In the One Saving Grace, while again this is essentially Harriet’s story, Grace is suffering. Unable to conceive a much-longed for child with husband Dan, she is absolutely over the moon when she falls unexpectedly pregnant to Seb Henderson. Unfortunately, Grace suffers severe post-natal depression which renders her unable to look after her son, Jonty properly and destroys the already flimsy relationship with Seb. My intention was to show that Post-natal depression does not discriminate or care who it chooses and can – and does – affect even the most confident, intelligent and outgoing women such as Grace.

I’ve always wanted the reader to have an impression of Grace as a strong, confident and independent woman which she clearly is. While An Off Piste Christmas takes Grace onto the next stage of her life when she becomes the mother of Pietronella who has Down’s Syndrome, all my other Westenbury novels feature Grace only fleetingly where she, together with Harriet, take on much smaller cameo roles.

It was an email from a reader last year asking what was happening to Grace, and could I write a book with her as the main character, that brought about the idea for A Village Vacancy. In this book, published by Aria on October 22nd, I have allowed Grace centre stage. While she might have perhaps previously played a lesser role to Harriet, this one is certainly Grace’s story.

A couple of reviewers have referred to Grace as a maneater who appears happy to discard her husband, Dan when the marriage breaks down once more and Dan moves out. This certainly wasn’t my intention to have Grace viewed as such. Yes, she makes a huge mistake at the start of the book, but this, I want the reader to appreciate, is totally out of character. She tries to argue that she is a strong, independent woman who has the right, on occasion, to please herself as to how she behaves, but deep down she is embarrassed and ashamed as to what she got up to on that night out in Leeds, and I would hate the reader to think of her as naturally promiscuous; she isn’t. Foolhardy, yes, amoral, no.

I wanted to show that the breakdown of two major relationships together with the terrible post-natal depression have combined to leave Grace both vulnerable and desperate for a serious, ‘proper’ relationship for both herself and her two children. If she comes a bit of a cropper in the attempt, I hope the reader will not condemn her but empathise, sympathise even, with what she’s going through. After all, life for many of us isn’t always that straightforward. We are human; we make mistakes.

Luckily, for Grace, there will be a happy ever after.

Posted in Book Review, Christmas Read, Contemporary Fiction, Family Drama, Festive Read, Friendship, Parenting and Famlies, Romance

Happily This Christmas Susan Mallery 5*#Review @SusanMallery @MillsandBoon #Romance #MillsandBoonInsiders #Festive #SmallTown #family #friendship #BookReview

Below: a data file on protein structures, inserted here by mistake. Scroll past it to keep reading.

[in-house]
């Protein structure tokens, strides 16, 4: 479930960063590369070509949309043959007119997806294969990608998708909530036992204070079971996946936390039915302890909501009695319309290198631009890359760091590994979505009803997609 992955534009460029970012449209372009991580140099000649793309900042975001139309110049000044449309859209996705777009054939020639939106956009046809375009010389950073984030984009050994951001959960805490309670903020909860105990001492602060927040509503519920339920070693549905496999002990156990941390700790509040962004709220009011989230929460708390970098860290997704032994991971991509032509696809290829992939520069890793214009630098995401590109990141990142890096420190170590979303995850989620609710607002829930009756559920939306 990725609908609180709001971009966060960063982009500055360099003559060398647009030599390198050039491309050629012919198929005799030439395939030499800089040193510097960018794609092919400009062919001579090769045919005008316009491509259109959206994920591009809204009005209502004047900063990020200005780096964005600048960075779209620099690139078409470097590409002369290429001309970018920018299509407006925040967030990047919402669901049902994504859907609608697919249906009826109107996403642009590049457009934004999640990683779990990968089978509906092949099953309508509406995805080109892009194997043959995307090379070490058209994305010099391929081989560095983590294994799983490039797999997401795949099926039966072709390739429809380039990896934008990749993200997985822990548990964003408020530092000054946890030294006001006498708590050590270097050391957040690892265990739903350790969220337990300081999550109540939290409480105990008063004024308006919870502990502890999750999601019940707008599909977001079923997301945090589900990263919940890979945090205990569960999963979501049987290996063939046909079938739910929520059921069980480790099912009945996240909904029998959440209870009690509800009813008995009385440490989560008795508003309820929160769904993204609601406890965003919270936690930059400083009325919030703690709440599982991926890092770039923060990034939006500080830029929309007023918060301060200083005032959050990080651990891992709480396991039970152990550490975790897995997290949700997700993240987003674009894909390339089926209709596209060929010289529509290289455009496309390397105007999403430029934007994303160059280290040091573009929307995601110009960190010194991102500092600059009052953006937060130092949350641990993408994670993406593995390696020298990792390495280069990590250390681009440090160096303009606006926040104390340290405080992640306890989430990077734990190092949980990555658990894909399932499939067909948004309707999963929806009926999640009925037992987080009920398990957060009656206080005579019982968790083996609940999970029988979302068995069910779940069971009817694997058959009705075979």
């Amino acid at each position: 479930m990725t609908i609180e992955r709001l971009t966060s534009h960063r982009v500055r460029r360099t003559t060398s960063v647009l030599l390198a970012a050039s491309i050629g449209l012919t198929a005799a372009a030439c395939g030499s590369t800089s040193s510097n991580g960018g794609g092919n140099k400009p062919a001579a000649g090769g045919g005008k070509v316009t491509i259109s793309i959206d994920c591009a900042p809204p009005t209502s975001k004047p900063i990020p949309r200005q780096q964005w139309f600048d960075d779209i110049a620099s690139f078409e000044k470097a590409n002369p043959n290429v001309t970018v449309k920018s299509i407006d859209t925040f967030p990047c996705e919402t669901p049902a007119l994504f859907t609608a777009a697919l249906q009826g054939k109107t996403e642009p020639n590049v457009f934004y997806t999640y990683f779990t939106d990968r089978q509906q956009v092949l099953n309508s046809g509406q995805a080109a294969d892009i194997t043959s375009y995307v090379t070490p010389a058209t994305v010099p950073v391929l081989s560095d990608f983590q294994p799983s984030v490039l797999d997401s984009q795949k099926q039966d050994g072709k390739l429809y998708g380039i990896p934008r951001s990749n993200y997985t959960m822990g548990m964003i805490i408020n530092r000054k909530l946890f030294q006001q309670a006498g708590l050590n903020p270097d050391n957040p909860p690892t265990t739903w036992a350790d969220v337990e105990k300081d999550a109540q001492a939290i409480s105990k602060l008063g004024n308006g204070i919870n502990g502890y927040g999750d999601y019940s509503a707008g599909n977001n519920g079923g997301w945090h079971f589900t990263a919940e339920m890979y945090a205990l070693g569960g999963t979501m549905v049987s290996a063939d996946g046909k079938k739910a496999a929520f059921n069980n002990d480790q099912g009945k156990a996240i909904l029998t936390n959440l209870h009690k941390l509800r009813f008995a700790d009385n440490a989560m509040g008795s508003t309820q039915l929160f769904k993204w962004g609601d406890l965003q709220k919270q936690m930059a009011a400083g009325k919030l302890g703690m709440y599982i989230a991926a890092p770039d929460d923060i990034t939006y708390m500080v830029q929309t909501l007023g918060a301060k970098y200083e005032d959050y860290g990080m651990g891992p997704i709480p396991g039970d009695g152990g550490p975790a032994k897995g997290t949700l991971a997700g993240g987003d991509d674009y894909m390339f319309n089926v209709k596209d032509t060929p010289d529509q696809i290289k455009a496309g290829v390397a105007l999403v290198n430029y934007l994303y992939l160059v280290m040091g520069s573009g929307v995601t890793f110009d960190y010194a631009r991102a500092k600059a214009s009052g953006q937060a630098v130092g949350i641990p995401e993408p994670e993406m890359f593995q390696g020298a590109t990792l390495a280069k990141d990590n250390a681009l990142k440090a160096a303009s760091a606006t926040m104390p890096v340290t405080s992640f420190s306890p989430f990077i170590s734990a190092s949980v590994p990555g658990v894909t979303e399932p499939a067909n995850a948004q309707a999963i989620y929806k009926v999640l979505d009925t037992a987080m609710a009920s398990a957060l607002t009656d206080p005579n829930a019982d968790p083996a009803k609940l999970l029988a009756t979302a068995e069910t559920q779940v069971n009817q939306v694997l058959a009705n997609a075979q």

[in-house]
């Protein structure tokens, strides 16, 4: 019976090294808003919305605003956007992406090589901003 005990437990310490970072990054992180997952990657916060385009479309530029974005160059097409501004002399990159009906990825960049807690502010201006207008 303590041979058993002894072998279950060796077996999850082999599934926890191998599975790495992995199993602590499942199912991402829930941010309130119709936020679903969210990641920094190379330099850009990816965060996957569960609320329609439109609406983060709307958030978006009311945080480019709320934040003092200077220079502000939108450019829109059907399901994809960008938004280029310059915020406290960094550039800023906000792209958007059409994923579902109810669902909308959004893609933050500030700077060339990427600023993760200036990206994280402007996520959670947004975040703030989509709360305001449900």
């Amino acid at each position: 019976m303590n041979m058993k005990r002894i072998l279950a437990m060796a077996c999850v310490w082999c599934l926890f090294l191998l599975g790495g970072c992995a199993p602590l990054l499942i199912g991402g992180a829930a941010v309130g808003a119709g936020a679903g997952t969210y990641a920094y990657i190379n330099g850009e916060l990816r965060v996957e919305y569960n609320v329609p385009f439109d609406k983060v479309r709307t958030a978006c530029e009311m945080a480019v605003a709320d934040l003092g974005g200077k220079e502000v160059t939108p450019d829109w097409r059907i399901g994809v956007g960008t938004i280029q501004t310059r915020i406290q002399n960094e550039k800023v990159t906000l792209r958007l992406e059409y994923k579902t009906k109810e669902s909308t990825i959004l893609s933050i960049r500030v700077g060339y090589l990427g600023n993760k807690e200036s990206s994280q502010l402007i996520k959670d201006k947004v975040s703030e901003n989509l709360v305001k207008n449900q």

It’s the season of love, forgiveness… and tidings of trouble!

Wynn Beauchene is exactly where she wants to be: a successful business owner and single mum. Lately, however, something feels like it’s missing. Even worse is Wynn’s attraction to the gorgeous policeman next door.

With his pregnant daughter coming to stay, Garrick McCabe has one last chance to repair their strained relationship. Except his daughter seems to have turned into the Grinch, and now Garrick needs Wynn’s help to turn this festive fiasco around… before it’s too late.

For Garrick and Wynn, a little chaos is the perfect gift for revealing what—and who—matters most…

Amazon UK

I received a copy of this book from Mills and Boon via NetGalley in return for an honest review.

My Thoughts…

I enjoyed this festive small-town romance, which is part of the Happy Inc series. Wynne has admired her neighbour Garrick for a while without taking it further. When he asks for her help making his home welcome for his pregnant and estranged daughter, she has to help, of course.

The romance between Wynn and Garrick is gentle and sweet, almost like first love. Both have emotional damage from early parenthood and mistakes they have to live with, but both are good people who you want to find happiness, preferably together. Their friendships groups are supportive and add to the story’s cosy feel.

Joylyn has issues most relating to her father, she matures, as her baby’s arrival draws closer, and this makes her easy to empathise. The wedding the town is famous for takes place close to Christmas and is a perfect example of community spirit and friendship.

This story is on the cute side, but everyone wants a happy-ever-after at Christmastime.

Posted in Blog Tour, Book Review, Childrens Books, Parenting and Famlies

Ben and the Bug Natalie Reeves Billing 4*#Review @BillingReeves #Ilustrator #LisaWilliams @RandomTTours #BlogTour #BookReview #COVID19 #ChildrensBooks #KidLit #BenandtheBug

Amazon UK

I received a copy of this book from the author in return for an honest review.

My Thoughts…

We currently live in a world dominated by COVID 19 and children whatever their age are aware something is wrong but how do you introduce the idea of a virus into a conversation with your child in an unthreatening way? This bright and bold picture book in rhyming style is a fun way to get the message across without scaring them.